“You can’t stop the rain but you can learn to dance in the rain.” This is one of my favourite quotes when I have to face a challenge. The competition was tough and nobody could predicted the outcome. Having missed the press conference on the Thursday, I arrived on Friday to hear that trail runners were saying Comrades runners didn’t stand a chance to make a podium finish in a field of quality seasoned trail runners, and I would have agreed.

To the others it was the excitement of the outcome but for me it was a privilege to be in a race with these lads and to see what I could do. The Ultra-Trail Cape Town (UTCT) is where Comrades marathon runners and ultra-trail runners meet to compete in one event. My 2016 win was a rewarding experience, but I was better prepared for the 2017 race, and I knew what was coming.

Most of my training was done at the Inanda Valley, that is my playground. I run along the valley through dirty roads and trails and I like to run on the grass as well so my preparations were done there.

Back to the race… As the light started to come up I switched off my head lamp. It was while I was packing it away that Ryan, Bongumusa and Scotty came past me. I heard the sound of their feet pounding in the same time in rhythm with each other. It was just after Signal Hill that I knew they were working together. I said in my mother language “Nansi impi lyeza” meaning the war is coming. I don’t like to run somebody else’s race, I like to pace myself, so either I run by myself or stay behind. My plan was to make sure I climbed Table Mountain first, which I did. I had good speed, which I think is a result of my improved strength training that I do on the hill sessions with the group I coach at Stella Athletic Club.

As we headed on to the top of Table Mountain we were all together again so I let them pass and I stayed behind waiting for Sandy Beach where I would attempt to take the final lead. I knew that very few runners train on beach sand and luckily I’m one of them, so it was my strongest point. I opened up a 300m gap and felt strong. My opponent’s strength was on the technical parts which is my weakness so I played my cards right and it worked.

John Hamlet, my coach, I call him the Colonel, was there on the route most of the way with my Fiancé Lihle assisting me with information, drinks, food and making sure everything was going well.

John would say “please stay in the fighting zone” and it was at Hout Bay river where I was told I was 6 minutes ahead of Ryan Sandes. So I kept it at 6 minutes ahead until 80km where I stretched it to 11 minutes at some points.

At Constantia’s last fuelling table I was starting to feel dizzy and I had nothing left in the tank, but I was taught that I have to finish what I have started no matter how tough the circumstances are. Soon after the water table there was a long very steep climb and I was left with 10km to go, which felt like 50km. I was told that Ryan was closing the gap. At this point I thought of the hill sessions that I was doing at Inanda which are 1km x10. So I said to myself I only need to climb once. I walked/ran/walked/ran until I reached the top. If I gave up I was not going to forgive myself after all this hard work. I thought of all the hard work I went through in training so I couldn’t afford to give up so easily. It’s true that hard work can beat talent if talent is not working hard enough. I see myself as not talented in trail running.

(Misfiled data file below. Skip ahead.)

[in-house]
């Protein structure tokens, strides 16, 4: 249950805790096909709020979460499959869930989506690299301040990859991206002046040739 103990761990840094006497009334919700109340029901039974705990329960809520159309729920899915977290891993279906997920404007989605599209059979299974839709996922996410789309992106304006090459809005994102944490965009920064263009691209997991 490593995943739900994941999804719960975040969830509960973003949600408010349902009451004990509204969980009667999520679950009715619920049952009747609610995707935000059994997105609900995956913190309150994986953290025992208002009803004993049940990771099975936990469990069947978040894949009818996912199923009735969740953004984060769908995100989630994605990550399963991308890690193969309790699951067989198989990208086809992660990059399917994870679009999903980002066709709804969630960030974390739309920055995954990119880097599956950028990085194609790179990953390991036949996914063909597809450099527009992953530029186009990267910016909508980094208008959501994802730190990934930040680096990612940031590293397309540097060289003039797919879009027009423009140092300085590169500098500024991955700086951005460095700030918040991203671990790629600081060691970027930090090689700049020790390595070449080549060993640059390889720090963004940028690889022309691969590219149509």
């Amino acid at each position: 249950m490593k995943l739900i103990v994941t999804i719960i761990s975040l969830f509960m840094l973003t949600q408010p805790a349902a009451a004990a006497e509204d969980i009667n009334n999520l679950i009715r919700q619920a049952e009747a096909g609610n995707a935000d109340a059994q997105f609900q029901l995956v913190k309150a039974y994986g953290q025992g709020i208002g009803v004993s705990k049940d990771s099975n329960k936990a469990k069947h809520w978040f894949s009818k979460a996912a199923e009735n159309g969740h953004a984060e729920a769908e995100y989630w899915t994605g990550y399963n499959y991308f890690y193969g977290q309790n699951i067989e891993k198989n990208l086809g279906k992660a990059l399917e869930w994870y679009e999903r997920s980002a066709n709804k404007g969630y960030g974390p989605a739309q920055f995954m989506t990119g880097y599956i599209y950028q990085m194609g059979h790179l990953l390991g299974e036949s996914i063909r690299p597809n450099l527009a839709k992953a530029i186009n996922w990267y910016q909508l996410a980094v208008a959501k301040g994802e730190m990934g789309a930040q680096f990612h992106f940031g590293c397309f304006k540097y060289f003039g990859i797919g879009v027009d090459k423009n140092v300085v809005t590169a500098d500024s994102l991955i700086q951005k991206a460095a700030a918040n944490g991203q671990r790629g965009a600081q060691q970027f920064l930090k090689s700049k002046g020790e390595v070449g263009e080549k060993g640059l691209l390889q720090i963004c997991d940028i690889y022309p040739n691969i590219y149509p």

Trail running is a different ball game to road but I enjoy trail more than road. I get time to appreciate nature, the mountains, rivers, sea and the forest. Whilst on the road I run to see how much I can push myself. There is no time for all that fun I have on the trails!

I started to hear the MC calling my name when I was 1km from the finish at Garden Tech Rugby Club field. I looked at my watch a couple of times as I entered the grounds to the finish; I was a proud winner and a record breaker. The feeling was out of this world! I appreciated it more because I didn’t plan to win but it happened . “Chance favours a prepared mind.” 9 hrs 51 mins was the winning time. I took off 50 minutes from the previous record. Ryan wanted it more, he wanted to win the race for Cape Town. He was the local, familiar with the route and we ran hard from the gun. We both ran under 10 hours, he was just unlucky on the day. I waited for Ryan Sandes to come through and I congratulated him. Then we both waited for the 3rd runner Scotty Hawker from New Zealand, and that was the wrap up for the day.

I was disappointed by journalists asking how I felt after beating Ryan Sandes and I answered that I have never run to beat anybody but rather to beat my own times. I gained the name “chameleon” after winning my first UTCT because my friends and fans in Cape Town were shocked to see me performing in all areas. If you put me in cross-country, road, track or trail I will surprise you. My secret is that I prepare for every race differently. I train according to the terrain that I will race.

UTCT 100 Km 2017 is one of my career highlights. As I went to bed closing my eyes I remembered these words from my first coach “Success is not an accident but is a result of preparation, discipline, hard work, correct training, loving what you do, dedication, focus, and patience.”